The question of airport capacity around London is complicated because it's about so much more than just transport. It's about hopes and fears for the future - as well as noise over people's houses. And nothing seems right.
Consider the most radical plan: a brand new airport in the Thames estuary to replace Heathrow.
It sounds crazily grandiose. But to reject it on the grounds that 'enough is enough', that Heathrow, however unpleasant its impact on London, will be the capitol's main airport for ever, is a kind of giving up. It's like an elderly person deciding never to buy another car because they've done most of their driving, and that the old one will probably do, and will certainly save some money and bother.
Shouldn't we, instead, be confident about the future and press on boldly, even if we're not sure how we'll pay for this massive project - just because to do otherwise is a blatant vote of no confidence in the lives of our children and grandchildren. After all, planes are already quieter and more fuel-efficient than they were, and no doubt scientists will come up with ways to deal with the other environmental problems in time.
Of course an estuary airport will be even more expensive than anyone thinks now. But if it gets built, nobody will really mind: it'll create work for thousands, support British companies, and be a symbol of a new, dynamic Britain, one fully intending to be the life and soul of the global community for the rest of this century, as it was in the last. The Channel Tunnel hasn't been a resounding financial success, but nobody now says it would have been better to have saved the money and forfeited its advantages.
As for a third runway at Heathrow, well, I'm in at least two minds about that. Living just south of the flightpath to Heathrow's existing southern runway, I don't appreciate the landings in the early hours. Nor do I like having to raise my voice to talk to friends in the garden on a summer afternoon.
But if a third runway was built, it would be north of the current northern runway, pretty much outside earshot to me. Perhaps it would spread the aircraft noise more thinly over a wider area. So from a purely selfish point of view, it might actually have advantages in my neighbourhood (a fact that never features in the campaigning of our local Lib Dems.) Of course, the idea is for more flights to use the airport, so things might not change much.
And it's quite handy to be able to drive to Heathrow in around 30 minutes (on a good day). And it probably brings prosperity to West London and the Thames Valley.
But all that's parochial stuff. We need to make the decision on the big picture - one beyond 'my backyard', beyond party politics, and even beyond the borders of our country.
I think I just might be persuaded by a more imaginative, more positive line by the Greens. They'd need someone with real character and conviction. If I were their speechwriter, this would be my suggestion:
"We all know that economic growth and commercial expansion cannot go on for ever: we live on a planet of limited size and resources. The mystery is why that isn't yet acknowledged by politicians.
It might make sense to spend £50 billion on a new airport, transferring Heathrow's business to the East of London if you believed that air transport will inevitably expand, and that if we don't do it, the Netherlands or France will jump in and become a more important international hub, and that that would be terrible for London and Britain as a whole.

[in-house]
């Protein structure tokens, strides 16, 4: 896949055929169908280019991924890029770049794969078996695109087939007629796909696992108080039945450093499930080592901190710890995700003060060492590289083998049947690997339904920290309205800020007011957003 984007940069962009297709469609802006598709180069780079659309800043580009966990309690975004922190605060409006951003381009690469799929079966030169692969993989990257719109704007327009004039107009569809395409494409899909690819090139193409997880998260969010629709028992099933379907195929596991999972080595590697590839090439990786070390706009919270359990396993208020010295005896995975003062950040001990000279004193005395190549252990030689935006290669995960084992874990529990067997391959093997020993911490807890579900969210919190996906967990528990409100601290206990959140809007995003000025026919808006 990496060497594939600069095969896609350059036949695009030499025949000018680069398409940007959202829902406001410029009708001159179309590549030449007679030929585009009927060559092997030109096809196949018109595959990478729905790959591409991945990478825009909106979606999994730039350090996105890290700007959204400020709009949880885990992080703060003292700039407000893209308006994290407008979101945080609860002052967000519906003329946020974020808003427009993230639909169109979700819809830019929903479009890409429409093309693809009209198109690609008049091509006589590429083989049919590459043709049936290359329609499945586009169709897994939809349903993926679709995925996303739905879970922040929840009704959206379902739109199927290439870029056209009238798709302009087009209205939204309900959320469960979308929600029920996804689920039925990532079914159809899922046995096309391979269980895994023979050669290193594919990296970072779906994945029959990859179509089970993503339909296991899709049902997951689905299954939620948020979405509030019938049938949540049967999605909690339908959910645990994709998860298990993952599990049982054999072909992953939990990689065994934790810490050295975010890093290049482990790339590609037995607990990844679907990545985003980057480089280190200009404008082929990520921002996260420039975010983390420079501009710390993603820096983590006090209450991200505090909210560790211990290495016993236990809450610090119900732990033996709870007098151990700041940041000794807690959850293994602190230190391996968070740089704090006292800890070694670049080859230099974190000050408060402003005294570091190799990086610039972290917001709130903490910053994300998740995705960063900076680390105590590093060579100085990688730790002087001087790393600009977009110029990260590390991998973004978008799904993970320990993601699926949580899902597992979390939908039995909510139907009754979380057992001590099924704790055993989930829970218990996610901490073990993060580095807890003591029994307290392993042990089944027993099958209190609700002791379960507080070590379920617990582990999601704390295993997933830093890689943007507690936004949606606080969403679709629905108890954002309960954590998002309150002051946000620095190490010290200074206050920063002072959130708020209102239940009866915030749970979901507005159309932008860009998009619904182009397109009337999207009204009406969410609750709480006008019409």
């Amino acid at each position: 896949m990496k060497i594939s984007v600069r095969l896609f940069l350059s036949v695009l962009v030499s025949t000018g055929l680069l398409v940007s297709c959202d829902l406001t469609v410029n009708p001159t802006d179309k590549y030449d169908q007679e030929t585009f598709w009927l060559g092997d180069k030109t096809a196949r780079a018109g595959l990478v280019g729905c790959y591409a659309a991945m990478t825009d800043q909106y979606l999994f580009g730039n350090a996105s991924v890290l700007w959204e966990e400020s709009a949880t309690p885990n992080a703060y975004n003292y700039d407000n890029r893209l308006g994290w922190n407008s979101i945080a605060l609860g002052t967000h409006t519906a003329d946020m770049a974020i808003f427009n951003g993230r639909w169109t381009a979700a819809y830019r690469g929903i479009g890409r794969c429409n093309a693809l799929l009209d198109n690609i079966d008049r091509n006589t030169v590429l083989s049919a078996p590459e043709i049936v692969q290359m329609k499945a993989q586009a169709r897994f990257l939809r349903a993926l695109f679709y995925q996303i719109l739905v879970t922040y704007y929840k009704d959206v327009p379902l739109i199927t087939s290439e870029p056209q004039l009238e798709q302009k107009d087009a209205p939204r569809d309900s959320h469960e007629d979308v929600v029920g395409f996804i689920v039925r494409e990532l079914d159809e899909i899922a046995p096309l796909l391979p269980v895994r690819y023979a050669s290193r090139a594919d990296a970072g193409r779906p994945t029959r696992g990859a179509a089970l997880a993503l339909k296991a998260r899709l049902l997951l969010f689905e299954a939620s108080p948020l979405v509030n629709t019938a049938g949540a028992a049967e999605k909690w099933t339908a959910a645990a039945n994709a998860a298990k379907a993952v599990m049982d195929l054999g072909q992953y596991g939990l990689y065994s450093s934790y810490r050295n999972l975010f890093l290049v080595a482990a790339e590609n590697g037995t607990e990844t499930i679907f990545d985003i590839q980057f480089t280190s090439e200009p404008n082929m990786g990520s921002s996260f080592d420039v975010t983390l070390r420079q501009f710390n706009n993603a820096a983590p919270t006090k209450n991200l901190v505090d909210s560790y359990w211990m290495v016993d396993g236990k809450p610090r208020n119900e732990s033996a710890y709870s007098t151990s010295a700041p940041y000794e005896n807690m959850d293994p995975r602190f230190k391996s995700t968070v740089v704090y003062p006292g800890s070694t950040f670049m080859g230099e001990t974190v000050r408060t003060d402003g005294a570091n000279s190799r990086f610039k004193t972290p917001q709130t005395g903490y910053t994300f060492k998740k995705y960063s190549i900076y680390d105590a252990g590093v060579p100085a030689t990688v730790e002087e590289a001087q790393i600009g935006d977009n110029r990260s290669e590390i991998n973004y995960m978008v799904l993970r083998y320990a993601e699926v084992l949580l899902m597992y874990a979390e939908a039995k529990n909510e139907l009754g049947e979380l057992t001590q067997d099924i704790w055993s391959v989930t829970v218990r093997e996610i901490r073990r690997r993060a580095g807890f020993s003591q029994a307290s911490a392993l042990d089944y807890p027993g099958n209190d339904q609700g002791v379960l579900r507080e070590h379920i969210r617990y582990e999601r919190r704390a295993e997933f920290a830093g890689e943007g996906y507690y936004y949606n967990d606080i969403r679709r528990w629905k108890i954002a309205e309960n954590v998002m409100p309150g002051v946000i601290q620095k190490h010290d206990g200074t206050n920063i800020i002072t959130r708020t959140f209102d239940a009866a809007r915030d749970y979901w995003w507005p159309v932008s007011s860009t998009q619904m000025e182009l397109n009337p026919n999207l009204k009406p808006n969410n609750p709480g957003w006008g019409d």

But air travel can't expand for ever. Its relative cheapness today is the consequence of some peculiarities of taxation (where no country wants to deter airlines by taxing them more than its competitors). The costs we pay certainly don't reflect the real price in terms of noise, pollution and global warming.
But we don't need to be negative about this. As politicians, we should be brave enough to say that in the future, our ambitions should be not just for more things, but for different things. That in this country we are lucky that most people already have homes to live in, food to eat, healthcare, education, and even holidays. That justice is administered without much corruption and that elections are for the most part fair. That politicians leave office without an argument if they are voted out.
But that all these achievements, which many other countries are still striving for, give us a responsibility to set a new course that others may also follow if they choose. And that course takes us off the road of consumerism and materialism onto one in which other values are our priorities, values which are independent of economic growth and which take for granted - because we have actually reached that point - a degree of satisfaction with our material situation, and move us gently forward to thinking about the quality of life.
If we stopped buying, or made more expensive, a lot of the stuff we don't need - from mineral water to disposable furniture and outsized conservatories - and didn't waste so much - on food, energy and packaging - and didn't go to so many places in such a hurry that we haven't got time to think about the experience for longer than it takes to get back from the airport, what could we do with the time and money we'd liberate? We could learn more, exercise, celebrate, communicate, create, grow things. We could teach, help those who need helping, spend time on things we are too rushed to do properly and on doing not much at all - like our hunter gatherer ancestors did before the work ethic made doing nothing look like sponging off other people.
And we wouldn't need to fly so often. But it wouldn't be a negative decision: it would be part of a much bigger, positive one.
I just might if that leader appeared.